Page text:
Lakeside store prepares for ‘mob’ bombardment

Chocolate Cravings owner Cathy Churcher displays some of the unique chocolate treats she sells in her Lakeside store, which will be the target of a “cash mob” later this month.
On April 14, the owner of Chocolate Cravings in Lakeside will be the target of a mob hit.

And she is thrilled about it.

The latest in a series of "cash mobs" to hit local businesses, tomorrow's flood of customers – organized and energized via social media and word of mouth – is designed to boost both revenue and awareness for local retailers.

For Cathy Churcher, whose business at Chocolate Cravings is generated mostly through farmers markets and wholesale accounts, the mob visit represents a chance to get traffic flowing through her lesser-known retail store.

"I could use a mob!" she said excitedly as she prepared dozens of chocolate bunnies for Easter. "Especially one that loves good chocolate – and then returns, and returns, and returns."

The term – a take-off on the "flash mobs" that have become a trend in recent years – was popularized in small towns in northern and western states, where residents wanted to show their support for family stores over big box retailers.

A recent item in The Week, for instance, described a cash mob staged by the residents of Chagrin Falls, Ohio, at a neighborhood, family-run hardware store. "[Customers were] buying up everything from light bulbs to fireplace grates," the item noted. "A chain email had encouraged Chagrin Falls residents to support the store, which opened in 1857, by spending $20 during the event. But many spent lots more than that."

'Now people know we're in Henrico!'
After reading an article about a cash mob that struck a similar mom-and-pop store in Wisconsin, Chesterfield resident Rainey Niklawski decided to try rounding up a crowd in the Richmond area.

Forming the RVA Local Patronage Mob, she picked a local business, posted a notice on Facebook and told her followers, "Let's give them an extraordinary day of patronage!"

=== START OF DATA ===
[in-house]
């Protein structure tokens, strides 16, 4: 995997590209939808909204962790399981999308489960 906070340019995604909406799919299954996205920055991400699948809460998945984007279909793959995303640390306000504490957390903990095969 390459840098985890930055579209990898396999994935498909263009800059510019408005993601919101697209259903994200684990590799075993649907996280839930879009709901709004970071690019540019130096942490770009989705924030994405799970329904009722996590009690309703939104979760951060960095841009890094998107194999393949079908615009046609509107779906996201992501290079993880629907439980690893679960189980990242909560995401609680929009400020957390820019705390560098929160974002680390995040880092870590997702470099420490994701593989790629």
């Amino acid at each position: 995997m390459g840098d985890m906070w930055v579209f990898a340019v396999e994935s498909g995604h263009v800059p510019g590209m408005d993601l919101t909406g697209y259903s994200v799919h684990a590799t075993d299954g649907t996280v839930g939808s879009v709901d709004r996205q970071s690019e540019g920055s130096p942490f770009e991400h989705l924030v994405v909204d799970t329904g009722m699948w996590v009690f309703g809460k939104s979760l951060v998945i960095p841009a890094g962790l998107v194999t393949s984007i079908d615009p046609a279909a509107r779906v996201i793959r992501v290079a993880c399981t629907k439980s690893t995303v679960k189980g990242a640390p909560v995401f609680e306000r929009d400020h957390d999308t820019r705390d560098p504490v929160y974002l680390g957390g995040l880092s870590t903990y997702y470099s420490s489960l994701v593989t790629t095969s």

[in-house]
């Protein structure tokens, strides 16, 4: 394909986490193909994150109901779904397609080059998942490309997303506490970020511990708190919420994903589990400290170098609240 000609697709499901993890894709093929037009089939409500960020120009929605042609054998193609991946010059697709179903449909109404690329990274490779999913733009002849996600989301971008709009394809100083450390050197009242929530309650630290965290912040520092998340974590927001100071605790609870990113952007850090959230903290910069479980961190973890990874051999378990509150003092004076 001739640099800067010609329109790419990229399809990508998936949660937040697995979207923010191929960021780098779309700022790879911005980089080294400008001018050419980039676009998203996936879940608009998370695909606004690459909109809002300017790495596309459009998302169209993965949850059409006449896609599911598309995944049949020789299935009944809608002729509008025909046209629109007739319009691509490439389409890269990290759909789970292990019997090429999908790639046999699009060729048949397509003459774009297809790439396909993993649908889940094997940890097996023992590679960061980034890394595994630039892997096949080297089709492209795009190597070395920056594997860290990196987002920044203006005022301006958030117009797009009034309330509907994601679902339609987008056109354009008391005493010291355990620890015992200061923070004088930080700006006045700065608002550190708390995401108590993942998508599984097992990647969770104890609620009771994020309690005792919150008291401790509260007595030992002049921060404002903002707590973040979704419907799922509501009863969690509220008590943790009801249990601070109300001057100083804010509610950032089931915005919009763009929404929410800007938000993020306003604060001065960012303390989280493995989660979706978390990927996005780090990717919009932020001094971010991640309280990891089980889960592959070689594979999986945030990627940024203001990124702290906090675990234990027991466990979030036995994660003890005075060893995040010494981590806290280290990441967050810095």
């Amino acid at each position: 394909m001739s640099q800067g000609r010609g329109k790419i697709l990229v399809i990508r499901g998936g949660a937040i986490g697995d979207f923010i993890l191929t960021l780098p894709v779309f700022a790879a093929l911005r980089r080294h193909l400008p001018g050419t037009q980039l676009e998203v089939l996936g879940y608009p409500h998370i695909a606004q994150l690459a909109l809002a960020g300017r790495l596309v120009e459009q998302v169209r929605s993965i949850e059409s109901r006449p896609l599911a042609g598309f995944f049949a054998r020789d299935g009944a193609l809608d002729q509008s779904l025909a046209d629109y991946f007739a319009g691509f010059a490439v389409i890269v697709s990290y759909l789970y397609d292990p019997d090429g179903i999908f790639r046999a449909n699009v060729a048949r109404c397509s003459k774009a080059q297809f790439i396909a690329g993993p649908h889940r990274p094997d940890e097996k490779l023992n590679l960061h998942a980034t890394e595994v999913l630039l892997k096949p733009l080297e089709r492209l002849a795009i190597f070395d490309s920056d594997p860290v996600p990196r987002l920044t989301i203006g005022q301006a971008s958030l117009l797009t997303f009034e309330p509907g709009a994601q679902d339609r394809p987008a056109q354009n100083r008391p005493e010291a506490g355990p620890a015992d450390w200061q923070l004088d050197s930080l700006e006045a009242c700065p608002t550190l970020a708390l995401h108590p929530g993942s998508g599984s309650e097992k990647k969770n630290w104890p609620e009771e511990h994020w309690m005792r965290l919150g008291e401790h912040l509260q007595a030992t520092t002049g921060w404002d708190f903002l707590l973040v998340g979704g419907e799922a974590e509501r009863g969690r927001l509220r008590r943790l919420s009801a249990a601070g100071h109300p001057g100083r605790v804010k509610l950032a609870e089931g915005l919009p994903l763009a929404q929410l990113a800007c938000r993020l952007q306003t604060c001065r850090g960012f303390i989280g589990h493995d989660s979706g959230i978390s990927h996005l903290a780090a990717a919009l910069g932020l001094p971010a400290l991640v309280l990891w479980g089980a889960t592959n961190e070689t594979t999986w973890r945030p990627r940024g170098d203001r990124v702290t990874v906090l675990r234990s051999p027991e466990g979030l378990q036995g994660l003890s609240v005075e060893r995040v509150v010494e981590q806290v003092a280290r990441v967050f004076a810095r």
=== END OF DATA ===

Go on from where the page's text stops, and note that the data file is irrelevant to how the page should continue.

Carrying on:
Farm to Family, an organic market on Mechanicsville Turnpike, was the target of the first strike on February 4. More than 200 customers took the tiny market by storm, snapping up fresh produce, milk, and eggs and generating a week's worth of income in a single day, said co-owner Suzi Lilly after the onslaught.

"Vendors came, friends came – three minivans full of moms and kids came!" she said, noting that the children especially enjoyed the rabbits in the kids' area.

One of the best things about the cash mob, said Suzi Lilly, was that it brought in lots of first-time customers. Many visitors told her, "Oh, I've been meaning to come" – but it took the mob event to get them motivated and into the market.

Another benefit of the cash mob for Farm to Family, said Suzi's husband and co-owner, Mark Lilly, was the visibility it brought.

Because of the market's location on Mechanicsville Turnpike, he explained, potential patrons often assume the site is in Mechanicsville and think it is too far to drive. The Turnpike address also appears to befuddle GPS devices, leading to mistakes in directions and customers-to-be getting lost.

Many first-time visitors at the cash mob event were pleasantly surprised, said Mark Lilly, to find the market only a short distance off Interstate 64 across from The Showplace.

"Now people know we're in Henrico," he exulted. "Not Hanover!"

Supporting their own
At the community level, added Lilly, the cash mobs also make people more aware of other small, grass-roots businesses and new start-ups.

Since each mob target is allowed to nominate the next site, the Lillys selected another small business, Bombolini Pasta on West Main Street.

Posting the news of their Bombolini choice for their thousands of Facebook followers, the Farm to Family owners were able to help the event notice go viral. After Bombolini was mobbed, the next hit took place at Lucille's Bakery, and the bakery owners passed the mob to Chocolate Cravings.

"It's something that keeps feeding itself," said Lilly, who also celebrated his birthday at the mob event.

As Niklawski states on her Facebook page, "The idea isn't to mob every store in Richmond, but rather to highlight different businesses and get everyone talking and thinking local." Although it might be easier to stop by a big-box store and have everything in one place, says Niklawski, patronizing small businesses keep the money in the Richmond area and is simply the neighborly thing to do.

On Feb. 4, Suzi Lilly surveyed the busy market, savoring the sound of the cash register chiming non-stop, and heartily echoed the sentiment.

"It's amazing," she said appreciatively, "to see the community come together and support their own.

"It blows my mind!"

The RVA Local Patronage cash mob will visit Chocolate Cravings at 6929 Lakeside Avenue (in The Hub Shopping Center) from 10 a.m. to 5:30 p.m. April 14. For details, visit http://www.facebook.com/RVALocalPatronageMob.
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‘Hello Kitty Truck’ rolls into Short Pump Saturday